WASHINGTON -- The National Highway Traffic Safety Administration is beset with longstanding, systematic operating problems that have undermined the agency’s ability to adequately police auto safety for years, according to an audit of the agency.
The agency is hampered by ineffective management, opaque investigation practices and a staff that is insufficient or ill-trained for the task of analyzing increasingly complex automotive technology, according to the report by the Department of Transportation's Office of Inspector General.
The audit report also found that NHTSA failed for more than a decade to uncover the General Motors ignition switch defect, which is now linked to more than 100 deaths, the Detroit News reported Friday.
The paper said it obtained a copy of the report from a government source. The report was also obtained by The New York Times and reviewed by Reuters.
According to the News, the inspector general’s report said the problems it found at NHTSA resulted in “significant safety concerns being overlooked,” including:
- NHTSA ignores some 90 percent of consumer complaints it receives daily; screeners spend “seconds” reading them.
- The agency does not verify that manufacturers’ reports about potential defects that may have caused injuries and deaths are complete and accurate.
- The agency denies most requests by staff to open investigations into possible defects, and that defect meetings focus more on reasons against opening an investigation rather than reasons for opening a probe.
- Defect investigation decisions sometimes lack transparency and accountability.
- Agency employees lack adequate training; staffers tasked with analyzing early warning report statistics to spot defect trends lacked training in statistics, for example.
- The agency has failed time and again to hold automakers accountable for problems among the more than 265 million cars and trucks on America's roads.
The bleak report, based on a year-long probe of the agency, is expected to be released on Monday, the News said.
Ultimately, the report said, the agency’s systemic failings “deter NHTSA from successfully meeting the mandate to help prevent crashes and their attendant costs, both human and financial,” according to the New York Times.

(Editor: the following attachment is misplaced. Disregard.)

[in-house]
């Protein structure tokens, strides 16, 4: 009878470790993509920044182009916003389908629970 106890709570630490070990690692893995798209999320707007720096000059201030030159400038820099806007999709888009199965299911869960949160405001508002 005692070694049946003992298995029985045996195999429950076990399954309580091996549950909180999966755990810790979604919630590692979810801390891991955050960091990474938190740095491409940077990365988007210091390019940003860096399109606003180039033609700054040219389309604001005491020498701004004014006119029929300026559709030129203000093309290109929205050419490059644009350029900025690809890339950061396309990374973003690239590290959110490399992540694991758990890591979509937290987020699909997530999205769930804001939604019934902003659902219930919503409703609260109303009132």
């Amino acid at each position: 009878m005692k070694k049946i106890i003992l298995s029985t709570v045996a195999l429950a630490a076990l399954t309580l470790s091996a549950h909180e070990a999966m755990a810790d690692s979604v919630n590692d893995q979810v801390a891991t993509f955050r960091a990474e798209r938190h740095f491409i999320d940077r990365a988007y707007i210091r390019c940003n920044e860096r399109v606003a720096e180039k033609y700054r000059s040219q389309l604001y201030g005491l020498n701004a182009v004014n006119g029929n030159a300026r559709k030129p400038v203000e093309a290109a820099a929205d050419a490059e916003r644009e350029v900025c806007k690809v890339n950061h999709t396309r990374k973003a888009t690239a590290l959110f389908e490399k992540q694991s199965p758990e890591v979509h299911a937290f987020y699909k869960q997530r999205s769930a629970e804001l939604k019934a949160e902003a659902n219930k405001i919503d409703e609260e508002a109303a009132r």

The audit follows another internal report released by the Transportation Department two weeks ago in which NHTSA acknowledged its own shortcomings in the years leading up to GM’s ignition recall.
But that report placed blame squarely on GM for deceiving federal safety officials and withholding pertinent information. The inspector general’s report, undertaken in response to the GM recalls, concentrated solely on the shortcomings at NHTSA and its management.
Even in cases where the agency suspected that an automaker was not complying with safety laws, NHTSA did not take prompt enforcement action, the Times said. The paper, citing the audit, said NHTSA officials told investigators at the Office of the Inspector General that they had been aware for years about inconsistencies in Honda Motor Co.’s reporting of death and injury claims, which are required by law. But the agency took no action until fall of 2014, when Honda acknowledged that it did not report 1,729 written claims on injuries or deaths from mid-2003 through mid-2014.
Honda was later fined a record $70 million by NHTSA.
The inspector general’s audit also makes 17 recommendations for significant reforms at NHTSA, the News reported.
NHTSA Administrator Mark Rosekind, in a June 16 response to the audit obtained by Automotive News, vowed to “aggressively implement” all 17 of the reforms within a year.
Rosekind also outlined several reforms that the agency already has undertaken or planned to adopt soon, such as new training for staff to better understand new “automotive and investigative technologies” and creating a more consistent way of maintaining investigatory documents.
In his response to the report, Rosekind noted that the agency’s Office of Defects Investigation conducted 1,060 probes that resulted in 1,889 recalls in the last decade with a staff of eight defect screeners, 4 early warning data analysts and 16 investigators.
NHTSA also plans more detailed data requests and more frequent audits of suppliers and automakers as part of changes that it outlined earlier to prevent failings similar to what occurred in the decade prior to the GM ignition switch recalls.
Transportation Secretary Anthony Foxx and Rosekind are pressing Congress to increase NHTSA's funding and enforcement powers, including another $20 million for defect investigations budget that has been stuck at $10 million for nearly a decade.
Rosekind, a safety expert who took over the agency less than six months ago, has stepped up NHTSA's recall efforts with Takata and Fiat Chrysler Automobiles by employing agency regulatory powers seldom or never exercised in the past.
The scheduled Monday release of the audit report comes a day before Rosekind is scheduled to testify before the Senate Commerce, Science and Transportation Committee. NHTSA and other auto industry officials will appear at a hearing Tuesday to update the panel on the massive recall of defective airbags made by Takata Corp.
According to a witness list released by the committee, DOT Inspector General Calvin Scovel III will also testify and will likely detail the audit’s findings before the panel.
Also testifying are Kevin Kennedy, executive vice president of Takata’s North American unit; Rick Schostek, executive vice president of Honda North America; and Scott Kunselman, head of vehicle safety and regulatory compliance at Fiat Chrysler Automobiles.
Reuters contributed to this report.